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Parent FAQs

What is the difference between a pediatric dentist and a family dentist?

Pediatric dentists are the pediatricians of dentistry. A pediatric dentist has two or three years of specialized training after dental school, limiting his or her practice to pediatrics only. Pediatricians are those who primarily care for infants and children with special health needs through adolescence.

When should I first bring my child into the dentist?

An initial exam is recommended by your child’s first tooth or first birthday. This first exam can give both the dentist and the parent an opportunity to review some fundamentals of pediatric dental growth and development, check for cavities, and review some important preventative measures. Early detection and management of oral conditions can improve your child’s oral health and overall health and well-being. Delayed treatment can sometimes lead to more extensive and expensive care.

What can I expect from the first visit?

This first visit gives your child the opportunity to meet the dentist in a non-threatening and friendly manner. We will complete an ophthalmic examination of the mouth and teeth, observe your child’s behavior and may request vital x-rays to check areas that are not visible to the naked eye We want to keep the appointment short and enjoyable for the child. This may mean that we will wait until the second visit to complete a cleaning or perform any dental work your child may need. We may ask you to wait in the reception area during part of the visit so that a relationship can be built between your child and the dentist.

How should I prepare my child for their first visit?

Children are often cooler than their parents when it comes to going to the dentist. Try not to put some of your anxiety on your little one. Just relax and be honest – tell your child they are going to the dentist, which is a good thing. You can also say: “The doctor will count your teeth”, and that it will be interesting – we are pretty sure it will be!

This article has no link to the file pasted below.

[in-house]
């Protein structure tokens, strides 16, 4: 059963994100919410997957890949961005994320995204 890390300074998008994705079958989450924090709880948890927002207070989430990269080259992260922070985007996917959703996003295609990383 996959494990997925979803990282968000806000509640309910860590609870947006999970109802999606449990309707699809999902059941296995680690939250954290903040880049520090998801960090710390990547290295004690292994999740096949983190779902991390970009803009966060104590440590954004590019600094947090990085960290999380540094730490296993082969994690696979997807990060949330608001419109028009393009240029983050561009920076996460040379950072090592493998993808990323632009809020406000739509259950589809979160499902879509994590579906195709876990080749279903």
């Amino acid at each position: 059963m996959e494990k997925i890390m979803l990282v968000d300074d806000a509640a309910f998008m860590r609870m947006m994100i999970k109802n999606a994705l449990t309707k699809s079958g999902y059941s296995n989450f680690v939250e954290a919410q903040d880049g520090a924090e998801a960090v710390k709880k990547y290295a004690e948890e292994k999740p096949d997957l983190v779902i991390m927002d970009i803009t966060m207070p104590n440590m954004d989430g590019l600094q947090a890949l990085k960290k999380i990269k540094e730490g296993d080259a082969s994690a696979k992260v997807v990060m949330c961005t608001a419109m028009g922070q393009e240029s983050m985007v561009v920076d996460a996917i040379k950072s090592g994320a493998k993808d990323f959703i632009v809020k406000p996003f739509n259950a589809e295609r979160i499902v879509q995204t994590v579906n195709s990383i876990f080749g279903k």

How often should I bring my child to the dentist?

Check-Ups should usually be done every six months to prevent cavities, look for cavities early and catch any new dental problems. However, we will recommend to you when and how often your child should visit based on their personal oral health.

Do you accept assignment or direct billing?

We will bill your insurance company directly and collect the balance from you (if any) at the time of treatment.

Do you accept government social services insurance plans?

Yes, we accept social services including the Alberta Children’s Health Benefit (ACHB) program and First Nations Uninsured Health Benefits (NIHB).

Why should we fix baby teeth if they are just going to fall out?

Your child will keep some of their primary or “baby” teeth until approximately 9 – 13 years old. Primary teeth are important for many reasons. Not only do they help children speak more clearly and chew more naturally, but they also help create a pathway for permanent teeth when they are ready to erupt. Untreated dental cavities in primary teeth can result in pain and infection.

How often should I be brushing my child's teeth?

Brush your teeth at least twice in the morning and before bed. The most important time to brush is before your baby goes to bed at night.

Toothpaste: When should we begin using it and how much should we use?

One of the most crucial things you can do for your oral health is to brush your teeth. When looking for a toothpaste for your child, make sure to pick one that is recommended by the Canadian Dental Association as shown on the box and tube. These toothpastes have undergone testing to ensure they are safe to use.

From birth, clean your baby’s mouth with a baby toothbrush or soft cloth or water. Start brushing twice a day with fluoride toothpaste and a soft, age-appropriate toothbrush as soon as teeth begin to appear. Rinse with a toothpaste no bigger than a grain of rice for a child under 2 years old. For a 2-5 year old patient who can spit, offer a “pea-shaped” toothpaste, or help brush the child’s teeth. Remember, young children do not have the ability to brush their teeth properly. Let kids scream and don’t swallow excess toothpaste after brushing their teeth.

Should I floss my child's teeth?